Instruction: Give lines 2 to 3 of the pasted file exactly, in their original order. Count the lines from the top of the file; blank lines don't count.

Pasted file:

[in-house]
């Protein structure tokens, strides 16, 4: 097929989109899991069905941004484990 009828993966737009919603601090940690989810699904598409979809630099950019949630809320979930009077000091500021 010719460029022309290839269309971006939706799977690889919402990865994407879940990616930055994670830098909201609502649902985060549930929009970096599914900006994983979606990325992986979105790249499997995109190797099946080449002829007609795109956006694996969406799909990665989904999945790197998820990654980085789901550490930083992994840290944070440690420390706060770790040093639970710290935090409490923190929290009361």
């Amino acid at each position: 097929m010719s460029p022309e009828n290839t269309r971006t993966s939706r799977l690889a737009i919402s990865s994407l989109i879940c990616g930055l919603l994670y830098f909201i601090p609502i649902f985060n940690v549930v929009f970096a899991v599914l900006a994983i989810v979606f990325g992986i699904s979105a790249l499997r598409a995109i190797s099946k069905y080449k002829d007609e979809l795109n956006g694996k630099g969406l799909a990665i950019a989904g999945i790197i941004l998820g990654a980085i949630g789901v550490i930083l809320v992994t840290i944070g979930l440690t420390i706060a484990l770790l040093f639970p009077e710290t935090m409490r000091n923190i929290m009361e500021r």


């Protein structure tokens, strides 16, 4: 097929989109899991069905941004484990 009828993966737009919603601090940690989810699904598409979809630099950019949630809320979930009077000091500021 010719460029022309290839269309971006939706799977690889919402990865994407879940990616930055994670830098909201609502649902985060549930929009970096599914900006994983979606990325992986979105790249499997995109190797099946080449002829007609795109956006694996969406799909990665989904999945790197998820990654980085789901550490930083992994840290944070440690420390706060770790040093639970710290935090409490923190929290009361």
């Amino acid at each position: 097929m010719s460029p022309e009828n290839t269309r971006t993966s939706r799977l690889a737009i919402s990865s994407l989109i879940c990616g930055l919603l994670y830098f909201i601090p609502i649902f985060n940690v549930v929009f970096a899991v599914l900006a994983i989810v979606f990325g992986i699904s979105a790249l499997r598409a995109i190797s099946k069905y080449k002829d007609e979809l795109n956006g694996k630099g969406l799909a990665i950019a989904g999945i790197i941004l998820g990654a980085i949630g789901v550490i930083l809320v992994t840290i944070g979930l440690t420390i706060a484990l770790l040093f639970p009077e710290t935090m409490r000091n923190i929290m009361e500021r």